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What's New Connie Von Der Heide

New DCLRC Library Associate

Ashley BrownWe’re pleased to introduce Ashley Brown, Library Associate at the Dane County Legal Resource Center. Ashley joined the staff in late June, filling the position vacated by Lisa Winkler who is now DCLRC Branch Librarian. Ashley provides assistance to DCLRC users, processes information requests received from inmates of the Dane County Jail, and files and shelves updates to the legal research materials located in the Dane County Circuit Court Judges’ courtrooms and chambers.

This fall Ashley will begin her sophomore year at the University of Wisconsin-Madison, where she’s majoring in journalism. In addition to her work and studies, Ashley writes for the Daily Cardinal campus newspaper, sings in the UW Gospel Choir, and serves as a Junior Girl Scouts troop leader.

Jane Colwin and Catherine Lemann

During the 2007 AALL annual meeting, Jane Colwin, State Law Librarian (left) was presented with a 20-year membership certificate by Catherine Lemann, Alaska State Law Librarian and Chair of the State, Court & County Law Libraries Special Interest Section.

Welcome, Ashley!

WSLL Staff Members Attend AALL Meeting

Jane Colwin, State Law Librarian, Julie Tessmer, Deputy Law Librarian, and Connie Von Der Heide, Director of Reference & Outreach Services, attended the 2007 annual meeting of the American Association of Law Libraries (AALL) July 15-18 at the Ernest Morial Convention Center in New Orleans.

They each attended substantive programs on a variety of issues facing today’s law librarians, including serving the needs of pro se litigant library users; best uses of technology in providing legal reference service; preservation of legal information in the digital age; and how best to deal with the ever-increasing cost of legal materials.

They also met with vendors to learn about new legal research products and services, and attended meetings of the various AALL sections, committees and roundtables to which they each belong.

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This Just In... Pete Boll

This month’s featured titles include:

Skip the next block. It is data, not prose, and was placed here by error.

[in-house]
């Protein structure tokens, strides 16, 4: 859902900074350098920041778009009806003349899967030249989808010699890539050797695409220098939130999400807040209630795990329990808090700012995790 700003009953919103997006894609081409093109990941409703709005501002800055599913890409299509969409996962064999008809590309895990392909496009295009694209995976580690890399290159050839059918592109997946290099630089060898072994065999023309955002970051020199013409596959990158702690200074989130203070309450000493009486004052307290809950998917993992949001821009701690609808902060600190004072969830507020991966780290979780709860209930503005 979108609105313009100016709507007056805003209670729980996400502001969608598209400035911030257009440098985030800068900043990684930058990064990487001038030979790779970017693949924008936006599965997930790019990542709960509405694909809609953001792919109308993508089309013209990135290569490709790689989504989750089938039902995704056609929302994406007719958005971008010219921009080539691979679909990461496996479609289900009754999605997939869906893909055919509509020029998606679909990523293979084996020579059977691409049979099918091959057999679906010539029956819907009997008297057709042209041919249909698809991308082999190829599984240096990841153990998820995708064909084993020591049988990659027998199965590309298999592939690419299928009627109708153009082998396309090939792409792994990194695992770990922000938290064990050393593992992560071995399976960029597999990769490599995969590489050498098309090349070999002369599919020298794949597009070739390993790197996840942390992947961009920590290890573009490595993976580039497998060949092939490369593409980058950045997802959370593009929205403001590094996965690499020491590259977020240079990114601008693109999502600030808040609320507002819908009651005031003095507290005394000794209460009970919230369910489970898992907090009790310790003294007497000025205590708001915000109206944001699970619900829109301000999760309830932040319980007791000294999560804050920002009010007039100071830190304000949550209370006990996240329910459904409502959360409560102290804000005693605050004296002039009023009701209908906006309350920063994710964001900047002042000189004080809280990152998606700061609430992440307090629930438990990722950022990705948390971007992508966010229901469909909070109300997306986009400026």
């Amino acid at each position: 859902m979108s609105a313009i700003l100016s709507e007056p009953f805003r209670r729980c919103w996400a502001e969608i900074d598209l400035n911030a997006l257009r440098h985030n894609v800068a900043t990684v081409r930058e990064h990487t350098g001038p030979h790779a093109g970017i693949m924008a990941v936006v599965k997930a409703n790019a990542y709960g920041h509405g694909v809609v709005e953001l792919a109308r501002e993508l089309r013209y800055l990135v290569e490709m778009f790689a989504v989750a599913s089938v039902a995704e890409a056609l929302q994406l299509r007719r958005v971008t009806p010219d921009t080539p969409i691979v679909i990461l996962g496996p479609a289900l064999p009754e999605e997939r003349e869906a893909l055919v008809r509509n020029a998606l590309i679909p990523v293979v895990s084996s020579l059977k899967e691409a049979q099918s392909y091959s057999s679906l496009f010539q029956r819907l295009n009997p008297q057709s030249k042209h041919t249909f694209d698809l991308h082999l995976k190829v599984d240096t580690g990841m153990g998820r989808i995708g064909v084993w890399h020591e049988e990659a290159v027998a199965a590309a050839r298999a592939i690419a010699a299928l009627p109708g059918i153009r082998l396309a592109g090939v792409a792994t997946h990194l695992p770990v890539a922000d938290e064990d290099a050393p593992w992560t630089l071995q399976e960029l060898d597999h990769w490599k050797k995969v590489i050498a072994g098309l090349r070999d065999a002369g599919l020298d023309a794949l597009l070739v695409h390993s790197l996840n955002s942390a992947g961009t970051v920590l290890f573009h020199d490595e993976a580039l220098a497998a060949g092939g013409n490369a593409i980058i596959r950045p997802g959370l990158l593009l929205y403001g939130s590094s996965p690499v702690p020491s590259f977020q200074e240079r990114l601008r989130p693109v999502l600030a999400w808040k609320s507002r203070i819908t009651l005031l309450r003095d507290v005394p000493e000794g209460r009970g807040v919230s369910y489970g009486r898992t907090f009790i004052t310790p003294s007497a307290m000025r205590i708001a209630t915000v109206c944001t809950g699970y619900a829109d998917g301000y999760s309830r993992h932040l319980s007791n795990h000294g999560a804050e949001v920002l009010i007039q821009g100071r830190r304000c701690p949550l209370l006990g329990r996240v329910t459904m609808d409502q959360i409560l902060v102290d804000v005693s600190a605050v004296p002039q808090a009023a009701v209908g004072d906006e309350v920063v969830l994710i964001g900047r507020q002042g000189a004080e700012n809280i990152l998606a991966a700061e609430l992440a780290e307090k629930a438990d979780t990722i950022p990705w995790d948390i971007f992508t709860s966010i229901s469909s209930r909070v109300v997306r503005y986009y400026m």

New Title: Prestatehood Legal Materials: A Fifty-State Research Guide, including New York City, and the District of Columbia, edited by Michael Chiorazzi and Marguerite Most.
Haworth Information Press, 2005
Call Number KF 240 .P688 2005

Prestatehood Legal Materials is a one-stop guide that identifies the sources of law for colonial and territorial jurisdictions prior to statehood. The comprehensive, two-volume set identifies a wide range of available resources from each state, which reveal the underlying legal principles that helped form the United States. Nearly 70 of the nation's foremost legal research professionals share their wealth of knowledge with the research community, providing brief overviews of state histories from colonization to acceptance into the U.S., as well as information on how foreign countries originally controlled the laws of the territories and how states eventually broke away to govern themselves. Special sections focus on the legal resources of colonial New York City, and Washington, DC - which is technically still in its prestatehood stage. The guide also covers legal issues with Native Americans, inter-state and the Mexican and Canadian borders, and the development of the executive, legislative, and judicial branches of state government.

The book has received praise from legal researchers and scholars alike. Most recently, the American Association of Law Libraries selected it as the recipient of the 2007 Joseph L. Andrews Bibliographical Award. Named in honor of Joseph L. Andrews, reference librarian at the Association of the Bar of the City of New York, the award is presented each year in recognition of a significant contribution to legal bibliographic literature.

New Edition: Wisconsin Civil Litigation Forms Manual. 2nd edition, by Angela B. Bartell, et al.
State Bar of Wisconsin, 2007
Call Number KFW 2930.A65 W71